Activity: Provide each child with a small container with a lid, like a glass baby food jar or small plastic container.  Help each child to put three objects inside the container, like three rocks or three marbles.  Then, fill the remaining space in the container with something smaller, like sand or rice, and then put on the top.  Now, have the children empty the contents of their container into an extra bowl.  Ask them to put the sand or rice in first and then the larger three objects (marbles/rocks) and place the lid back on.  They won’t be able to do it!  Now try putting the larger three objects in first and then the smaller material again.  Everything should fit just fine!  Discuss how the three large objects are like God, Jesus, and the Holy Spirit.  If we put those things “first” in our life and then add everything else (family, toys, school, tv, sports, etc.) everything seems to fit a whole lot better than if we try to do it the other way around.  Ask the children if they have any idea about what they can do to try to put Jesus first in their life.

Art: Provide each child with a paper circle (or help them to make their own).  Work together to make a pie chart/illustration that shows how they spend their time.  For example, if most of their time is at school, color that in as the largest piece.  Use other colors and pieces to show how much time is spent on sleeping, eating, sports, homework, family, tv/video games, friends, etc.  Ask the children how the amount of time they spend focused on Jesus compares to the time they spend doing everything else.  Brainstorm some ideas about how to spend more time with God.  Make a list on the other side of the circle of the most important things in life.  Challenge the children to “put those things first” as much as possible.

Communion Connection: The bread and wine of communion represent the enormous gifts Jesus gave to us when he died on the cross.  Communion is also a time when we can give back or love and devotion to Jesus by remembering him.  He said, “Do this and remember me.”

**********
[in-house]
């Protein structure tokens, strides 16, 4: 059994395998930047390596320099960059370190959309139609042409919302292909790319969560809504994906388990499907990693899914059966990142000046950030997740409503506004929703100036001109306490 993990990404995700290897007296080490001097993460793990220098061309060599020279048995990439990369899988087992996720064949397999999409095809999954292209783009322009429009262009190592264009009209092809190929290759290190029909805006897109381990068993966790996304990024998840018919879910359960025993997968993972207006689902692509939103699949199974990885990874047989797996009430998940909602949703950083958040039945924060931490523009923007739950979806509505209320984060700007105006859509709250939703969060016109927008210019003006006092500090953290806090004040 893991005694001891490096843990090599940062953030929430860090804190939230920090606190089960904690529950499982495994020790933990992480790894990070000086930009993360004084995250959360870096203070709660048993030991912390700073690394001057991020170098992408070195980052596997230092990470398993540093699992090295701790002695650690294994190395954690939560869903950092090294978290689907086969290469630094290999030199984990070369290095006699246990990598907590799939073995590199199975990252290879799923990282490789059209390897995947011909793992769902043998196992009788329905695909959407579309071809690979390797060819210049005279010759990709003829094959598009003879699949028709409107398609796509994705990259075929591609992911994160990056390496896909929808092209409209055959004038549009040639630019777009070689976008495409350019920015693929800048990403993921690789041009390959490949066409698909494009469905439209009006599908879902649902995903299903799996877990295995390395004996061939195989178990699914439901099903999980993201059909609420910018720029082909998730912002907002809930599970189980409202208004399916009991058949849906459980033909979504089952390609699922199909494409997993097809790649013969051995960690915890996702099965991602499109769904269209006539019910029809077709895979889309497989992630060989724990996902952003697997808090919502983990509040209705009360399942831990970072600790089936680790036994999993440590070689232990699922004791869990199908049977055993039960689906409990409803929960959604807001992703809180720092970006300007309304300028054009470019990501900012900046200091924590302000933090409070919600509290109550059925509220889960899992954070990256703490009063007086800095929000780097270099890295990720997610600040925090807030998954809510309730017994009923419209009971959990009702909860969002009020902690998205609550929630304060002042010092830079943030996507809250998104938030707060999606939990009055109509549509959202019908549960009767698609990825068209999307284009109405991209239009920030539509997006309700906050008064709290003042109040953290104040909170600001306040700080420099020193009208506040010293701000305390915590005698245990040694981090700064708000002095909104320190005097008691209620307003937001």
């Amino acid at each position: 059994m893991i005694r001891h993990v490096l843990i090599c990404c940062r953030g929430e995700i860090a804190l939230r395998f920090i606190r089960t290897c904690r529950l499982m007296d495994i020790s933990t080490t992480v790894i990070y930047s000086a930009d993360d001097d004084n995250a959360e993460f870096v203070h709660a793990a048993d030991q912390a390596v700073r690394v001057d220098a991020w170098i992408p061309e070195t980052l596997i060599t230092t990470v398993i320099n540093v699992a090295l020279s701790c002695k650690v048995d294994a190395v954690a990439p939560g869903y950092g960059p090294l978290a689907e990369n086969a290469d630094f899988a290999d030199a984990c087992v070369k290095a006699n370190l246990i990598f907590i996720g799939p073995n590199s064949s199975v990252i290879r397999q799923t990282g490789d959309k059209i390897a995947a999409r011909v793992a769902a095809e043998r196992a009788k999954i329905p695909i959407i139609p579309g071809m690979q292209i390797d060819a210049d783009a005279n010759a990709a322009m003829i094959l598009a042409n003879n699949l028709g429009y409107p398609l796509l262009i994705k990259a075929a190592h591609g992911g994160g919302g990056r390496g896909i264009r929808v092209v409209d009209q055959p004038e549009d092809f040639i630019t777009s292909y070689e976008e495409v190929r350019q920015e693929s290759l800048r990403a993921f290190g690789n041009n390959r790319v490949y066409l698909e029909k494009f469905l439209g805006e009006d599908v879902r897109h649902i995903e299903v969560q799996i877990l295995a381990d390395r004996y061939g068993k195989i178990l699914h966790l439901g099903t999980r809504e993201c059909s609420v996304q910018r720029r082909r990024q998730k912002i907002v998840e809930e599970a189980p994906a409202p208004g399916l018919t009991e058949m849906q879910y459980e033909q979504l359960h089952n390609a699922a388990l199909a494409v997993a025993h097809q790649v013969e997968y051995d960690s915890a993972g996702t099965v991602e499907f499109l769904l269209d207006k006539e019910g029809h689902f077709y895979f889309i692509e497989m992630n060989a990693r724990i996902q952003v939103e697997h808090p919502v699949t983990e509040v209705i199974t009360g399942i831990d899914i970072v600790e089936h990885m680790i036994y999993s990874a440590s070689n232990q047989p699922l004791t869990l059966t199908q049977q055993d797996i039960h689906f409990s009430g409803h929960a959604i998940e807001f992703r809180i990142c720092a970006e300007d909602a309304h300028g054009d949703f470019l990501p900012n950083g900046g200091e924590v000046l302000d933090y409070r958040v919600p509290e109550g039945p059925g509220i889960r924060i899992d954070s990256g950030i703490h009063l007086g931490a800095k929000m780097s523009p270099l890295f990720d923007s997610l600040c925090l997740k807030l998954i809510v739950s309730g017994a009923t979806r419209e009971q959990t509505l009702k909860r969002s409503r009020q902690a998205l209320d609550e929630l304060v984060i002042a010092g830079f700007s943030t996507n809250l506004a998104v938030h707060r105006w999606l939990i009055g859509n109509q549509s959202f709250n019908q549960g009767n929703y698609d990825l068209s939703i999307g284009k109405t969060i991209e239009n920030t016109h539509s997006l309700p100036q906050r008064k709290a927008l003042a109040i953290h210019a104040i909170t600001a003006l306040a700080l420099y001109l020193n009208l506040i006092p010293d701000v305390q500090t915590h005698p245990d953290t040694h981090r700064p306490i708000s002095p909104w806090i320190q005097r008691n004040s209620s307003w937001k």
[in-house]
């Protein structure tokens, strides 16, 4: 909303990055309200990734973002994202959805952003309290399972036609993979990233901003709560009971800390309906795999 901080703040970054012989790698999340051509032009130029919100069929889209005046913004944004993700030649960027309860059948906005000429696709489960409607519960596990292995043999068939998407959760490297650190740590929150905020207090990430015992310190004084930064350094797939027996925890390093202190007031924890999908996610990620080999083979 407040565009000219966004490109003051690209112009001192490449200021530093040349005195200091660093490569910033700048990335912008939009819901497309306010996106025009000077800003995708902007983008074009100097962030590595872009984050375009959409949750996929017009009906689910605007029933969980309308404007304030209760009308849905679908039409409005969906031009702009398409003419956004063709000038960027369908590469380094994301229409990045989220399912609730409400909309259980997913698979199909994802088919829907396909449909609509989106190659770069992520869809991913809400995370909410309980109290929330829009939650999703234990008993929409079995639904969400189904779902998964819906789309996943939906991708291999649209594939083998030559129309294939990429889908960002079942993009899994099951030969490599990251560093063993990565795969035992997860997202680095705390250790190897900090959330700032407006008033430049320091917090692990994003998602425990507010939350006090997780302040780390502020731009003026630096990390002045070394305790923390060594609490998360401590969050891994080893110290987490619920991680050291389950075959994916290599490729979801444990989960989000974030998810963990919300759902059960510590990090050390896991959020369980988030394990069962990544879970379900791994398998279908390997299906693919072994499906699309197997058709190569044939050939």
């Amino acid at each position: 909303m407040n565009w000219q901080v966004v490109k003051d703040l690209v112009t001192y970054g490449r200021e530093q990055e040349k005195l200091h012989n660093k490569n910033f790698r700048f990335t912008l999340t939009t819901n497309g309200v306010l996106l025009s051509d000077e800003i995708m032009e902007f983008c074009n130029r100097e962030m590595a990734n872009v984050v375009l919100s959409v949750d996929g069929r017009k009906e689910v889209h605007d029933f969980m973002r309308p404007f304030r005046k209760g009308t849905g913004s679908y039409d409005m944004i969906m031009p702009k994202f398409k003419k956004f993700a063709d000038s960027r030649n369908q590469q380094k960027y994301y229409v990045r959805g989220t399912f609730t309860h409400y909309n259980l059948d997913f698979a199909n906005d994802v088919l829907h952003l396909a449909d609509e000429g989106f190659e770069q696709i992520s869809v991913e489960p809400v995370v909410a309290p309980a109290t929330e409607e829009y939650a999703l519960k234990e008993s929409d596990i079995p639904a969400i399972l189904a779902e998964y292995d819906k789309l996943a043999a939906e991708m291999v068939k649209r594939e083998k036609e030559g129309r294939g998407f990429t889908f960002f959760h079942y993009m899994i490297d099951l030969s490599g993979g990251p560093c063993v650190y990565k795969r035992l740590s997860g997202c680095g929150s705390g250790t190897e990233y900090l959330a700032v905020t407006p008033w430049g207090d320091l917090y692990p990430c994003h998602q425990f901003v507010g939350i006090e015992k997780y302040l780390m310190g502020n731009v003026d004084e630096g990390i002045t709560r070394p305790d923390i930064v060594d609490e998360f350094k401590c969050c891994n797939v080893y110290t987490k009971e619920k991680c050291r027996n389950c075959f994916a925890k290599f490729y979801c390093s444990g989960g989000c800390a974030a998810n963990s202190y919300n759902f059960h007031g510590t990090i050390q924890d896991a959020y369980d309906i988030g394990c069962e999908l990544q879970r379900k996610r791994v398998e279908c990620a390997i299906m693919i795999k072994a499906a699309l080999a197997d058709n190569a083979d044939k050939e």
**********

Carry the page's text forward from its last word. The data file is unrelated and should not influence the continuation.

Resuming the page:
Prayer: Consider using a “repeat after me prayer”.  Pause between every few words, allowing the children to echo what you have said.  Dear Jesus,/Thank you for/your endless love/even when/we seem to love/other things/more than you./Help us/to put you first./Amen.

Need More Ideas? Then browse our videos about children’s ministry or discover free Sunday School crafts online.


Comments

  1. Joan says

    Thank you for encouraging comment on your very well rounded lesson. I like the accountability aspect to is. The lesson contains lots of useful material for teaching children. Our church invites everyone who has accepted Jesus as Lord, repents of their sin, seeks forgiveness and a relationship with God to the communion table.

  2. Lisa says

    These comments on your lesson, in which the writer has decided he knows who God would or would not chose to break bread with was so disheartening. The lesson is lovely, and representative of Christ’s availability to all persons. Even Judas was invited to share the bread with Christ. I am not clear why the writer referenced a grand father, as he was not later referenced in the writers comments.

  3. Erich Aseltine says

    My grandfather was a Lutheran Missouri Synod Missionary to India, and later Pastor, by the name of Erich Knoernschild. Your explanation of the story of Mary and Martha in comparing it to Communion sounded so Lutheran to me reading it. I think you stretched it a bit to compare this dinner to the Sacrament of Holy Communion, though, your main idea:
    “…wants us to look to him before anything or anyone else, yet our lives are full of distractions that get in the way of making him our number one priority.”
    is good.
    Though I am not Lutheran the following statement:
    “Jesus invites everyone to his table for forgiveness and renewal, especially those who are far from him or have forgotten his love, and his hope for us is that we would do the same for others.”

    You could be ELCA based on that statement, a Missouri Synod, or Wisconsin Synod Lutheran would point out that your statement could contradict the idea of “Closed Communion.” They would state that a person practicing, an unrepentant sin, (ex. for ELCA a homosexual, that does not believe in the Real Presence of the LORD Jesus in Communion), should never take communion. If they did in would be in an unworthy manner. Though I am not Lutheran, I agree with these churches on the practicing sin aspect of Communion.